Today’s consumer spends an average of 2.8 hours a day online on their mobile phone and 69% of Brits cite technology like apps and the internet as their preferred way of finding out more about the new cities, over traditional methods such as travel books and brochures.

Clearly the smartphone has not only become the main device for getting on the web, but it has become a crucial part of many consumers lives, a constant companion wherever they go, be it on the commute, at work or even on holiday.

It is therefore an incredibly important channel for the travel industry to use to engage with their customers when planning a holiday, from booking, through to activities and information while they are away.

What is clear from this increase in the amount of time spent on mobile devices is that the mobile phone is not replacing the desktop as much as adding to it. When it comes to planning a holiday or looking for inspiration, it is much easier for consumers to check their phone on the commute or over lunch than it is to use a work computer.

The phenomenon of the second screen – surfing the web while watching TV – is comparatively recent, but it gives travel brands a new shop window to sell themselves to consumers who are likely to be checking flights and packages for holidays, especially as the cold weather closes in and dreams of a winter get away become too vivid to ignore. For travel agents these are key points where they can promote their offers and get in front of potential consumers.

Once the holiday has been booked, smartphones have made travelling a lot less stressful by giving control back to the consumer.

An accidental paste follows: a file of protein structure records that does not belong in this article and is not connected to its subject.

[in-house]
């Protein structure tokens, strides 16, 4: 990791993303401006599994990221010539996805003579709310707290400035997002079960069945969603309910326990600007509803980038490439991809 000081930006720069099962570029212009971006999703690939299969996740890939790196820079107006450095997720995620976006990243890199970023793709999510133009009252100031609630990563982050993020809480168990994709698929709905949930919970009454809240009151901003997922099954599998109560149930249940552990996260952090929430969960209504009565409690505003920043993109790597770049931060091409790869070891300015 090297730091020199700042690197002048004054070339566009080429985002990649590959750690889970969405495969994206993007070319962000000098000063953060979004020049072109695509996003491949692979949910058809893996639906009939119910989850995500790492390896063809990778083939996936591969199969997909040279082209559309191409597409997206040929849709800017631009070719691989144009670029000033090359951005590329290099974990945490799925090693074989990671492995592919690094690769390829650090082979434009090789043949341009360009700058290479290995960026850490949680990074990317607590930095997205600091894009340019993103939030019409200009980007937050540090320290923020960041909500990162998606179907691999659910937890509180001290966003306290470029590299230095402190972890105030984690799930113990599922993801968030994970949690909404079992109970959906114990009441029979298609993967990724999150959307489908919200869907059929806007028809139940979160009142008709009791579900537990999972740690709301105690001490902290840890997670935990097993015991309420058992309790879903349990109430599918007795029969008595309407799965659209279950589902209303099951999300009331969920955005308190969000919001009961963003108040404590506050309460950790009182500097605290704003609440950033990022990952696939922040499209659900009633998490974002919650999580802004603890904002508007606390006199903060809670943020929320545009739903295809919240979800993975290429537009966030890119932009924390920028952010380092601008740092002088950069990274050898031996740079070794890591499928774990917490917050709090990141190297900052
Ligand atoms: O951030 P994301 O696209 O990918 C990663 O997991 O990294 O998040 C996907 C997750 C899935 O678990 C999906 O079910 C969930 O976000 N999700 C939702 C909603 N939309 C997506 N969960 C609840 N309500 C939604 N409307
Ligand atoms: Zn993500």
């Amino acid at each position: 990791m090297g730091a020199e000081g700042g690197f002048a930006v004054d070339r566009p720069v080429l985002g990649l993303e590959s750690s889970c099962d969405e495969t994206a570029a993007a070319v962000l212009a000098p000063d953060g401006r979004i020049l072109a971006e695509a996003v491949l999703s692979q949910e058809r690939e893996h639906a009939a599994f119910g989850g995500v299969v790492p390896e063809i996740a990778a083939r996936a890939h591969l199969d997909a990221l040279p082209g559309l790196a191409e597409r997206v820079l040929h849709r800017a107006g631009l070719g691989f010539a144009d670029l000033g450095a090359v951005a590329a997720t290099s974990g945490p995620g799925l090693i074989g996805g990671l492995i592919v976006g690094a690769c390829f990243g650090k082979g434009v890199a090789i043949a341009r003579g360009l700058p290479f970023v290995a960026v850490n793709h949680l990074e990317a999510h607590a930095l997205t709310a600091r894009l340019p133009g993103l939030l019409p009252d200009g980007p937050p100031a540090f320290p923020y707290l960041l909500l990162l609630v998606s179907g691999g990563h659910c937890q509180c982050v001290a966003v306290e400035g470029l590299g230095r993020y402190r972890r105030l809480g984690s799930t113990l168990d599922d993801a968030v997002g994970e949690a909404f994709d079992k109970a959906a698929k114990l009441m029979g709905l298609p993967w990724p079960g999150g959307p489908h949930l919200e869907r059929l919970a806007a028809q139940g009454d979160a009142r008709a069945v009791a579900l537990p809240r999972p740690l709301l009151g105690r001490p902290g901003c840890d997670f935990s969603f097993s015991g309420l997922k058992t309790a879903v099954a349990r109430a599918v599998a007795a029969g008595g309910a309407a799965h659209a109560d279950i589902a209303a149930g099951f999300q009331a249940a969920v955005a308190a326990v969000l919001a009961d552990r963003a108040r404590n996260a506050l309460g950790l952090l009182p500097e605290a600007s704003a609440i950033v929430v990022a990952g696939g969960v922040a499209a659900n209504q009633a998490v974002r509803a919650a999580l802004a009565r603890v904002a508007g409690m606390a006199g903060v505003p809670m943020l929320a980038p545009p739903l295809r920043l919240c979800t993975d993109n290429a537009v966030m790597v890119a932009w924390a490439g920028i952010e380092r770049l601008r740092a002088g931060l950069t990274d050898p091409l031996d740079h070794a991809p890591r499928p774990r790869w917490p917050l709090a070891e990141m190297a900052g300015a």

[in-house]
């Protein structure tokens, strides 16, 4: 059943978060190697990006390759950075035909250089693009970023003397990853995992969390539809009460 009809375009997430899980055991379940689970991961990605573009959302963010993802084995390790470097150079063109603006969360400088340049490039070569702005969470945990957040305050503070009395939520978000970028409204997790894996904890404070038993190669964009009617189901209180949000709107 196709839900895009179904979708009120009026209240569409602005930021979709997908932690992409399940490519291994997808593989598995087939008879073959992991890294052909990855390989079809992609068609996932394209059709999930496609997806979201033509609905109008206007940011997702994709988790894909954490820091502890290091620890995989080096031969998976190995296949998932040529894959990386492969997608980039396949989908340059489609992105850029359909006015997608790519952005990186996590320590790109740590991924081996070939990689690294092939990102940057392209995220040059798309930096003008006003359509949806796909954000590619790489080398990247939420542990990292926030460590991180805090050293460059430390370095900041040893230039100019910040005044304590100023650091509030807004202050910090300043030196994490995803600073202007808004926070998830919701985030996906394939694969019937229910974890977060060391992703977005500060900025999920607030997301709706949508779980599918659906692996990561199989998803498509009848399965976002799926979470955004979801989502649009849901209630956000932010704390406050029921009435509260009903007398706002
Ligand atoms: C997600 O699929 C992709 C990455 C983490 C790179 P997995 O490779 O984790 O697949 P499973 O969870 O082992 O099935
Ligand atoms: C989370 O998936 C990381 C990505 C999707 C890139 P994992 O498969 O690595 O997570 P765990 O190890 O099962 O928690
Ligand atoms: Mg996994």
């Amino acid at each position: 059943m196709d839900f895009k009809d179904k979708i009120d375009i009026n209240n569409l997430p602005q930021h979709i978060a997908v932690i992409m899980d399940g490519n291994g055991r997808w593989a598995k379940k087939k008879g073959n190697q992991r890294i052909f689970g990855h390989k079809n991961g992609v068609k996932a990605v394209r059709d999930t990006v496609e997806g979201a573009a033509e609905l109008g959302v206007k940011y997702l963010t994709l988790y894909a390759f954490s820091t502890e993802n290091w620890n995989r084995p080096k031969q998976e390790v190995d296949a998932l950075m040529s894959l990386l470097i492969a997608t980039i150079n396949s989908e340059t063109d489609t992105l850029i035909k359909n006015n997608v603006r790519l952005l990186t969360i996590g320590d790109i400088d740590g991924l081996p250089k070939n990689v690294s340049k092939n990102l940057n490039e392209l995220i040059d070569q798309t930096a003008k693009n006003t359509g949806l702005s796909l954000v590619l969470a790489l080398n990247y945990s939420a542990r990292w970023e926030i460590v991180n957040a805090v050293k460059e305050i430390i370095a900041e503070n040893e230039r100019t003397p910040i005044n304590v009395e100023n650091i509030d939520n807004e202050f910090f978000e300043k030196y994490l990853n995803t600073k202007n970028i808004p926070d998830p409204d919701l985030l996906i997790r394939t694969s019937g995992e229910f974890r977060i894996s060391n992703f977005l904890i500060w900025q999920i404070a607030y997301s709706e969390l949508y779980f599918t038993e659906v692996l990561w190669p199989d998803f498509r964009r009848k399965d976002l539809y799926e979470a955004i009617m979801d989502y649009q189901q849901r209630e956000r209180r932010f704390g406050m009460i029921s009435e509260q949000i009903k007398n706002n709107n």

Google Now provides updates on delayed flights, and alerts travellers when they need to leave their home to get to the airport on time. Most airlines also now offer digital boarding passes, which given that a little over 80% of the UK population has a smartphone, means most people no longer need to worry about losing their printed boarding pass.

Once consumers have arrived at their destination and are settling into their holiday frame of mind, smartphones continue to be useful. With data prices falling on all networks, and roaming charges across Europe to be abolished by 2017, consumers are increasingly using their phones abroad in the same way as they do at home. This is opening up new opportunities to brands that can use technology to improve consumers’ holidays.

At Cities Talking we knew from experience that guided tours were in dire need of improvement and so we created our guided tour app which gives consumers control over their exploration of a new city.

With GPS guided tours curated by well-known writers and voiced by local celebrities, plus a constantly updated selection of restaurants, bars and local points of interest – the app is able to offer consumers much more than a free walking tour can.

We are also beginning to see the effects that evolving technology will have on the travel industry. Smartwatches like the Pebble Time, Moto 360 and Apple Watch are the first wave of viable wearable consumer technology and brands like KAYAK, trainline and Skyscanner have all launched apps for these devices which make booking holidays and travelling more convenient.

New products and services are going to make travelling even easier for consumers and travel brands have to make sure they can move quickly to adapt to these new technologies to make the most of new ways to speak to their customers. 

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